Citigroup prepares for refi burnout
Analyst expects mortgage volume decline to shake 3Q earnings
As investors anticipate the release of Citigroup's (C) third-quarter earnings, analysts are predicting declining mortgage lending activity for the bank.
Citigroup shares have come under pressure recently, from rising credit costs, falling mortgage refinance volumes and the government shutdown.
"The bank has cut back the size of its mortgage originations, particularly since the mortgage business almost caused the elimination of Citigroup," explained Rafferty Capital Markets equity research analyst Richard Bove.
He added, "I believe that Citi results will mirror those of JPMorgan Chase and Wells Fargo. The bank is not as important of a factor in the mortgage markets, so I do not expect to see it perform better than its peers."
Banking institutions are posting weaker mortgage origination demand, leaving them no choice but to take a beating thanks to falling refinancing activity.
The rapid tapering of refinance demand is due to sharp increases in mortgage rates, forcing the market to shrink and ultimately leading the market to believe that the refi boom has finally come to an end.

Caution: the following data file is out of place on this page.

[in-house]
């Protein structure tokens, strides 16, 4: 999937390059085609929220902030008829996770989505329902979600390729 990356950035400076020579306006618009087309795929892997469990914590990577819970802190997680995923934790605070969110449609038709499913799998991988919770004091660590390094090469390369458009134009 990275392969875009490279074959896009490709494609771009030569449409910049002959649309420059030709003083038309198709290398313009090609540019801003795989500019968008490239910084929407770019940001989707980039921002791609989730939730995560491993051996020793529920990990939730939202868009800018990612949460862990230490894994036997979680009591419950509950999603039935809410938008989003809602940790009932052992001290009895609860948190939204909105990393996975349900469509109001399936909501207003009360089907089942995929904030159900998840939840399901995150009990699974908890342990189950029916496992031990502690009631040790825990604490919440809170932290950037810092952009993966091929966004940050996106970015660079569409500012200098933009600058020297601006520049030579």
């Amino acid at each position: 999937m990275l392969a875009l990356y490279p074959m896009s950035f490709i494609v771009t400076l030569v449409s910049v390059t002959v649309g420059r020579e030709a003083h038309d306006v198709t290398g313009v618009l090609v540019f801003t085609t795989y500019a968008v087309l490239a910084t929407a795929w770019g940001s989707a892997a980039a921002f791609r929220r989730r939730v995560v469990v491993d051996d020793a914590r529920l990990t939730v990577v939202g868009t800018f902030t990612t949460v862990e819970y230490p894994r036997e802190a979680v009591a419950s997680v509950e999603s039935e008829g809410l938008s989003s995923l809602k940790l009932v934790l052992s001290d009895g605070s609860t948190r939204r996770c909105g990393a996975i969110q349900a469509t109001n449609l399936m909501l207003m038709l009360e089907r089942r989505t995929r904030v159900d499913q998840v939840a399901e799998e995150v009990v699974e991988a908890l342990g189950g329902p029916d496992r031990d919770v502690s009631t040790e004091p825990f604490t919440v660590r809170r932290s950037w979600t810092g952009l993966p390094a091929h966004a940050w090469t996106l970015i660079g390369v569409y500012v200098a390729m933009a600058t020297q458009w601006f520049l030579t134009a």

As a result, many banks are cutting mortgage staff as refi volumes continue to tumble — Citigroup is no exception.
In September, CitiMortgage announced the elimination of 1,000 positions in underwriting and mortgage-default operations, explained Citigroup spokesperson Mark Rodgers.
"While difficult, these actions reflect our ongoing efforts to increase operational efficiency, adapt to changes in the marketplace, and position the business for the future," Rodgers said.
In the second quarter, Citibank posted a gain of $180 million from the sale of a mortgage portfolio.
However, the banking giant noted retail banking revenues will be negatively hit by lower mortgage origination revenue and spread compression.
Recently, Bove explained that although a refi burnout is happening, it’s occurring at time when the housing market continues to remain robust.
Consequently, by the end of the year, growth in the purchase market will surpass activity associated with home refinancings.
"In 2014, there will be an increase in the purchase market," Bove concluded.